When I hear the word "break," the first break that comes to mind is a snack break. True life: I love snacks. In fact, I prefer a snack to a meal. Give me cheddar and crackers over a ricotta gnocchi any day. Snack breaks are the lifeblood of making it through a long work day. Snack breaks are and have always my preferred form of procrastination while studying. (Am I hungry?) Other admirable breaks: coffee breaks, dance breaks, winter break. However, when it comes to taking a break from a relationship, I barely know how to define the concept.
What even is a break when you are dating someone seriously? Is it a trial period for you to figure out what would happen if you were to break up for reals? Is it just a "snack" break, or, a hall pass to cheat on your SO while you are apart from each other for a period of time? Or, is a break the long term relationship version of breadcrumbing? (Can't stop referencing food.)
There is a multitude of reasons a pair could choose to take a "break," and winter — whether you are still in school, or simply have the week between Christmas and New Year's off — is a prime time for doing so. Holiday season feelings are complicated, and New Year's is just an existential crisis dressed up like a sparkly party. Elite Daily spoke to professional life and love coach Susan Winter about how to take a productive break — if that's even possible. Here's what she shared.
Healthy Breaks Require An End Date, So Maybe A Winter Break Isn't Such A Bad Idea
I will go ahead and share this not-so-hot take: I think a break with no deadline in sight is a cop-out from a person who is too scared to hurt their partner's feelings by actually breaking the f*ck up with them. It's hard to end a relationship, and I can't imagine there's any non-socio out there who actually enjoys doing it. A break seems more legitimate to me when there is an actual, established "check-in" date in the near future.
"In order to have a break be effective (because this is very tricky territory), you have to have joint agreements, end-goals and timeline markers in place," says Winter. So when it comes to the holidays, if your partner is heading home to California for the month, while you'll be solo backpacking through Peru (lucky you and also, be safe) then maybe this is a good time for you to both reevaluate your relationship. It's also important to establish guidelines for the break: will you date other people? What are the rules? Then, when you're back on campus, you can decide whether you want to be together or not.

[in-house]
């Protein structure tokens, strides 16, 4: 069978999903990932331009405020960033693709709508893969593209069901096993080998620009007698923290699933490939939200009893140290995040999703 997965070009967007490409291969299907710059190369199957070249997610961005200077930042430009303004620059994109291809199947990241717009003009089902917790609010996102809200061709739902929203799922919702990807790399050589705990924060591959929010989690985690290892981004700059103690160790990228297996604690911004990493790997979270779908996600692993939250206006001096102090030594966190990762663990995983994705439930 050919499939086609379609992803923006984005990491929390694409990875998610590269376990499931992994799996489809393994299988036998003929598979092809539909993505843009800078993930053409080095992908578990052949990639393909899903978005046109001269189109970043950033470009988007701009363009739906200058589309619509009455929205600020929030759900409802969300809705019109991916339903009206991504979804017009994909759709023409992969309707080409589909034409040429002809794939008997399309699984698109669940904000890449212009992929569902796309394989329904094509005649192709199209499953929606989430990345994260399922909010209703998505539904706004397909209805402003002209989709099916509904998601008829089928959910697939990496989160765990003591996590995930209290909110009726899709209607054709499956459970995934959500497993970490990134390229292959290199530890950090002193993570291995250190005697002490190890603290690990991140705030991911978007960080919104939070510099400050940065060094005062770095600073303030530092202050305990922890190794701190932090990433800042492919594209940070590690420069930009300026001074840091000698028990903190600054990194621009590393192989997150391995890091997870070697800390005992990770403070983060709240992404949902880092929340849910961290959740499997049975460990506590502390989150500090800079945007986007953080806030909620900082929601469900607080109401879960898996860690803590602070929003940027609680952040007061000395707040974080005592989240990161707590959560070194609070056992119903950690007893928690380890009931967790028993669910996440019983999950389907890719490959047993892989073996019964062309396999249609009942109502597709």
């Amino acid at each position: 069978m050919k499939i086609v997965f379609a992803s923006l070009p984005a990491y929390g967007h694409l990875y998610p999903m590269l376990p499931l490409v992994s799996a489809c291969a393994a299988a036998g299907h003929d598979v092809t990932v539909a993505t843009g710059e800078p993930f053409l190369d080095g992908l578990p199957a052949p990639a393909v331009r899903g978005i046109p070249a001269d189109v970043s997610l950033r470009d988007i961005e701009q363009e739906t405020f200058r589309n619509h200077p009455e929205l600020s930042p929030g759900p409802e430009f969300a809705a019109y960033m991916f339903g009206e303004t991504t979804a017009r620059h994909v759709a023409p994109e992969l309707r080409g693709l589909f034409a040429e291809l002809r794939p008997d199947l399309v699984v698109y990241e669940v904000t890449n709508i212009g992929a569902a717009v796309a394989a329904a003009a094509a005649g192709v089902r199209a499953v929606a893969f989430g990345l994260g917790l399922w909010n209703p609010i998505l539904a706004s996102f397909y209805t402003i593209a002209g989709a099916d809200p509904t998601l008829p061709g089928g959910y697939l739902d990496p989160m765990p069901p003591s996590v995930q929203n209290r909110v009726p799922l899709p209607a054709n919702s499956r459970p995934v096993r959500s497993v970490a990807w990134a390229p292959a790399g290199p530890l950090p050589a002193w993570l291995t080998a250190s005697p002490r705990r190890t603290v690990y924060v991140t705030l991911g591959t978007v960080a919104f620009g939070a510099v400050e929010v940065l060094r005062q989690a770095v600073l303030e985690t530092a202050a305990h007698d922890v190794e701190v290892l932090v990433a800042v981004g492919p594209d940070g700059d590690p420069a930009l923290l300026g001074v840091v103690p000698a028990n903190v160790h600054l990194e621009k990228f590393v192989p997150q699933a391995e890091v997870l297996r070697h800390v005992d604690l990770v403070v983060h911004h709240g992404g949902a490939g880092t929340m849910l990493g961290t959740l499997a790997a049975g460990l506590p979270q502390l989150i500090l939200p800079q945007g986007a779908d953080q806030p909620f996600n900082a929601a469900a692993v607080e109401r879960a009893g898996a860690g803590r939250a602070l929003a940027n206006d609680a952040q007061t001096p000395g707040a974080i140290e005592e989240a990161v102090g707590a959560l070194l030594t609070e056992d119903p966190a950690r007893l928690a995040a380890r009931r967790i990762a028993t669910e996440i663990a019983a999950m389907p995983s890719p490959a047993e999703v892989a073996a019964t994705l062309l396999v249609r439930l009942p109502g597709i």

However, Breaks Are Rarely Seamless Solutions
"[Just] taking a break doesn't heal or fix. It freezes the problem where it is, and nothing is changed," says Winter. True, distance makes the heart grow fonder, but if you take a break without discussing your relationship issues, you can't expect to come back to an entirely repaired partnership. Those old issues will creep back up. "It's better to communicate, open up with each other, and try to work things out as a team," Winter adds.
Unfortunately, my pessimism in regards to breaks is not entirely off base: Winter admits that "often, taking a break is the coward's way to back out of the relationship." She explains that if you are feeling uncertainty about your relationship, it's time to start asking the tough questions, rather than simply walking away. "Getting vital information is what is required. That means making it safe for your partner to tell you how they really feel — even if you don't like what they have to say," explains Winter.
Just as every relationship is a unique snowflake, so is every relationship's end — or pause — button. I would say that there are three very important things to ask yourself before deciding to take a relationship break over the holidays — which are, admittedly, one of the hardest times to be single: First, ask yourself, "Do I want this break too, or is it my partner's doing?" Second, "Am I looking to take a break simply because I'm too scared of being alone?" Third, "Am I truly happy with this person?"
If you are at an age where you still have winter breaks, chances are that you are super young and should be absolutely unafraid of breaking up and taking chances on new people. College and grad school are not the time to settle. In fact, there's no time in the one life that you are given when it's worth it to settle. If you're looking to move forward, do the right thing and have a conversation about breaking up with your partner. Don't torture them with a "break" just so that you don't have to be alone over the holidays. Remember, you can always get back together.
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